# Cribbage Scoring

## Table of Contents

Years ago, when my grandfather taught me to play Cribbage, I was fascinated by the way scoring worked. Particularly how you could use the same card to score points in multiple ways. It felt like I was getting away with something. Later, when I learned about combinatorics, I started to appreciate the math of it as well.

Now my grandpa is long gone, and the game has taken on additional
significance. For Grandpa, Cribbage was not just a game—it was **the**
game. He played it constantly. If you spent time with him, you were
either hiking in the mountains or playing Cribbage. Playing the game and
learning more about it helps me keep his memory alive.

What follows is a description of how points are scored in Cribbage, along with some tips and tricks I learned to make the process easier. This is not a manual on how to play the game (for that, see the links below), but scoring is the most difficult part of the game. If you can figure that out, the rest will be easy.

## Game Mechanics #

While this isn’t meant as a rulebook, understanding a bit about how the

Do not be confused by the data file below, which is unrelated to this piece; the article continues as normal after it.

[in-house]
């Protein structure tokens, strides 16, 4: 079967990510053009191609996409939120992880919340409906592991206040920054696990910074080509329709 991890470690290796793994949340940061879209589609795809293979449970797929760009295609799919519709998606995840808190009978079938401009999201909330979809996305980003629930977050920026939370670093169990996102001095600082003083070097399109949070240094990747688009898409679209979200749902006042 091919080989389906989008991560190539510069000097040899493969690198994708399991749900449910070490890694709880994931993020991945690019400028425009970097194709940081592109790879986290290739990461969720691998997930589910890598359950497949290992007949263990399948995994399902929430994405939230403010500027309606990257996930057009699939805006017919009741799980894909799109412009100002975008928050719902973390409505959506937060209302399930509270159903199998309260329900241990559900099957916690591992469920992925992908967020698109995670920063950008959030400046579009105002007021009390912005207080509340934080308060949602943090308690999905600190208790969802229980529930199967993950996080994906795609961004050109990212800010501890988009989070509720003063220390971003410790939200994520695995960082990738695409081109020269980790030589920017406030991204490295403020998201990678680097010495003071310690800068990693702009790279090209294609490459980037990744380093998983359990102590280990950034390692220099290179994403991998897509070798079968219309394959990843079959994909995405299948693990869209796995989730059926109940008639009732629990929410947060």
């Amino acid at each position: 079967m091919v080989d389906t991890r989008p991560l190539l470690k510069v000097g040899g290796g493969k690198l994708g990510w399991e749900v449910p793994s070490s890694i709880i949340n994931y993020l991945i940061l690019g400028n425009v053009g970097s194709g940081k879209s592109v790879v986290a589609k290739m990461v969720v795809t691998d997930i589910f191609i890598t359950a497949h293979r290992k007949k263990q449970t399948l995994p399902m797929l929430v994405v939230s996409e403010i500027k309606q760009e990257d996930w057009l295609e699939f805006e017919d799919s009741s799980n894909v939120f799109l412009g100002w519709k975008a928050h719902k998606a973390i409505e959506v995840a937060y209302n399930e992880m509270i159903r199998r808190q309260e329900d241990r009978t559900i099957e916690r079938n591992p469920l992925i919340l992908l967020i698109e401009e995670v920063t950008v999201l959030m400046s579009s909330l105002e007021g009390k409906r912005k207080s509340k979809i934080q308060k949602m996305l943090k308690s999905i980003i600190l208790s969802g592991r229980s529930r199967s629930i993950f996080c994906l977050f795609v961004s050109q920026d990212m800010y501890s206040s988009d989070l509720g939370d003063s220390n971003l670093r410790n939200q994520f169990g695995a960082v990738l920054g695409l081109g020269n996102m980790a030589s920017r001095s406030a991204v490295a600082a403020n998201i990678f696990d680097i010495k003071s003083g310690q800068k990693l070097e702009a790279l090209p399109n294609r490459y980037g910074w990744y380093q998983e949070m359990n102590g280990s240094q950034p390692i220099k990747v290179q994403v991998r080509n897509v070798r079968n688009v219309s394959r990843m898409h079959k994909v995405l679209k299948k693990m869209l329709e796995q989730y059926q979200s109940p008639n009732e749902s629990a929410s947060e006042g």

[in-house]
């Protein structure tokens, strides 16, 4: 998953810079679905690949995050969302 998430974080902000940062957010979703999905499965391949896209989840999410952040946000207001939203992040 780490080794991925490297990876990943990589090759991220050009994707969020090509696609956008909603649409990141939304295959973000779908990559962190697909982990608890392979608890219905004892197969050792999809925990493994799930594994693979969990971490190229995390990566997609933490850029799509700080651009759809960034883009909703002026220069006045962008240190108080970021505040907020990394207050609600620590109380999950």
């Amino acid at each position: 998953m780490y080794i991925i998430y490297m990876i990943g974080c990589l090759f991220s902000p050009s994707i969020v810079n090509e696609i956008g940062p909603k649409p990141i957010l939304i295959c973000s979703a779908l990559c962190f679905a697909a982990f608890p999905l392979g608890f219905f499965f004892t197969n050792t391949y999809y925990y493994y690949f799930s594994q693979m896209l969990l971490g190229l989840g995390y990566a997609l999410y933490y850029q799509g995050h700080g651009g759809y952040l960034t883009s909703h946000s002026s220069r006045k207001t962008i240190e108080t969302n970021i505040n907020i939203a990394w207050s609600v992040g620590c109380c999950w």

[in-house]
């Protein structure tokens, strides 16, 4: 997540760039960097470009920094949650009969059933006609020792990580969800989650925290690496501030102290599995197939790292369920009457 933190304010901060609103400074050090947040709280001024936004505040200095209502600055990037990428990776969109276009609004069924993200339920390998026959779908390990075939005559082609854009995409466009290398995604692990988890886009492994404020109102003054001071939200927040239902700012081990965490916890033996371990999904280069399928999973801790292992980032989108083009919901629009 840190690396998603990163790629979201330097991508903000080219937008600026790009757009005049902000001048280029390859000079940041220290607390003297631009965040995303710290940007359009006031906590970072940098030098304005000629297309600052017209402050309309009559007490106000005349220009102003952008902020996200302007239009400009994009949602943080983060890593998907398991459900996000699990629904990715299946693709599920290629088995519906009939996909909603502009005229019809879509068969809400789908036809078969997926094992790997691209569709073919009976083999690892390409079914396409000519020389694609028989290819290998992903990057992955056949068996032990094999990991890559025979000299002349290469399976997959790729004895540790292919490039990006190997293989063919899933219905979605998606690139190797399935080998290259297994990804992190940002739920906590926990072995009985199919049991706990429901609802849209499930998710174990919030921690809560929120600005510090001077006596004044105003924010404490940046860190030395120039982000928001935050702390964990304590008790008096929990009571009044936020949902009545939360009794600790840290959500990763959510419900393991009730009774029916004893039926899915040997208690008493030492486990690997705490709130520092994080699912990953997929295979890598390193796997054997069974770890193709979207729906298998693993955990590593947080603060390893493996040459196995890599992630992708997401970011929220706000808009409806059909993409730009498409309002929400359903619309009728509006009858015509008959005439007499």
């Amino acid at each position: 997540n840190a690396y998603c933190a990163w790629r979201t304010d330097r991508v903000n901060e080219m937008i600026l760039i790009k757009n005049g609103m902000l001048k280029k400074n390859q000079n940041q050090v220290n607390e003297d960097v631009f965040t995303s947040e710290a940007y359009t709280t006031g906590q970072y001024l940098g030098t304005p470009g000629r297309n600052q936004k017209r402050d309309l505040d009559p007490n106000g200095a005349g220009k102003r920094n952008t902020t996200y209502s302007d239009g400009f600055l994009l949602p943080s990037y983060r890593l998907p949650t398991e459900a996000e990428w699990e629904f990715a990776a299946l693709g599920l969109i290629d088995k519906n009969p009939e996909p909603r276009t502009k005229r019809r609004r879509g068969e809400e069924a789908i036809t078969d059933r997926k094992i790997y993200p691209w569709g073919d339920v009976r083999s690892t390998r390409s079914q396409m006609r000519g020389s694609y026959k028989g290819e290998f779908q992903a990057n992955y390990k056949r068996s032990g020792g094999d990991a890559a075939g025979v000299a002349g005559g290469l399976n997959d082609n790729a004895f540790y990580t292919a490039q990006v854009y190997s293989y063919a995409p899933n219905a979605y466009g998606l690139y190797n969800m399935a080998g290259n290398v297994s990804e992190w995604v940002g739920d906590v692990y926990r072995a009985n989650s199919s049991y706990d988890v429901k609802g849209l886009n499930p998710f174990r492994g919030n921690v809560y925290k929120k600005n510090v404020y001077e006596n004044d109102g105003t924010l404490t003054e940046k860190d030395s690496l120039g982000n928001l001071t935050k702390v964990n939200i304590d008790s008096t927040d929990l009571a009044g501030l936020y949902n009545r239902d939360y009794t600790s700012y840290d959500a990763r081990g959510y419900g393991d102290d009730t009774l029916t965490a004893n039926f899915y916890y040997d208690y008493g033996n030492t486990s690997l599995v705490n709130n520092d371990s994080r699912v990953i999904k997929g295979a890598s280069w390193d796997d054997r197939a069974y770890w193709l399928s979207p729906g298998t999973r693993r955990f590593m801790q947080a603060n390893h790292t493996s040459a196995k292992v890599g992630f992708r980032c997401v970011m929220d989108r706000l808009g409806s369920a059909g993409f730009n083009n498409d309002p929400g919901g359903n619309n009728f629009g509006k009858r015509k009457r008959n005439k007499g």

game is played will help the rest of this make sense. A Cribbage game
normally has two players, the **dealer** and the **pone**. A game
consists of several rounds, and each round progresses through these four
stages:

- Deal
- Six cards are dealt; both players discard two to a pile called the
**crib**. - Starter
- The dealer cuts a starter card from the deck and turns it over.
- Play
- Opponents alternately play one of their cards, announcing the running total of card values they as do (aces = 1, face cards = 10). The count restarts whenever the total reaches 31 (or as close as possible without going over). This continues until all cards have been played.
- Show
- The pone first scores their hand, then the dealer scores their hand and the crib.

## Scoring #

In Cribbage you can score points in every stage of play but the deal. The first player to reach 121 points immediately wins the game.

### Starter (“His Heels”) #

After the cards are dealt and both players discard to the crib, the dealer turns over the “starter” card. If the card is a jack, the dealer scores two “for his heels.”

### Play #

During the running total of the play stage, players earn points for reaching 15 or 31 exactly, runs of three or more, pairs, and being the last to play.

Category | Points | Comments |
---|---|---|

“Go” (last to play) | 1 | Only if the total is not 31 |

Fifteen | 2 | |

Thirty-one | 2 | Instead of “Go” |

Pair | 2 | |

Pair royal (three of a kind) | 6 | Three distinct pairs, 3 ✕ 2 = 6 |

Double pair royal (four of a kind) | 12 | Six distinct pairs, 6 ✕ 2 = 12 |

Run of n (at least 3) | n | One for each card in the run |

For example, in the following sequence, the pone scores a total of 7, and dealer scores 6:

**P**: 6♣️ (6)**D**: 4♥️ (10)**P**: 5♣️ (15; scores 2 for the fifteen and 3 for the run)**D**: 3♠️ (18; scores 4 for the run)**P**: 3♥️ (21; scores 2 for the pair)**D**: J♦️ (31; scores 2 for reaching 31)

### Show #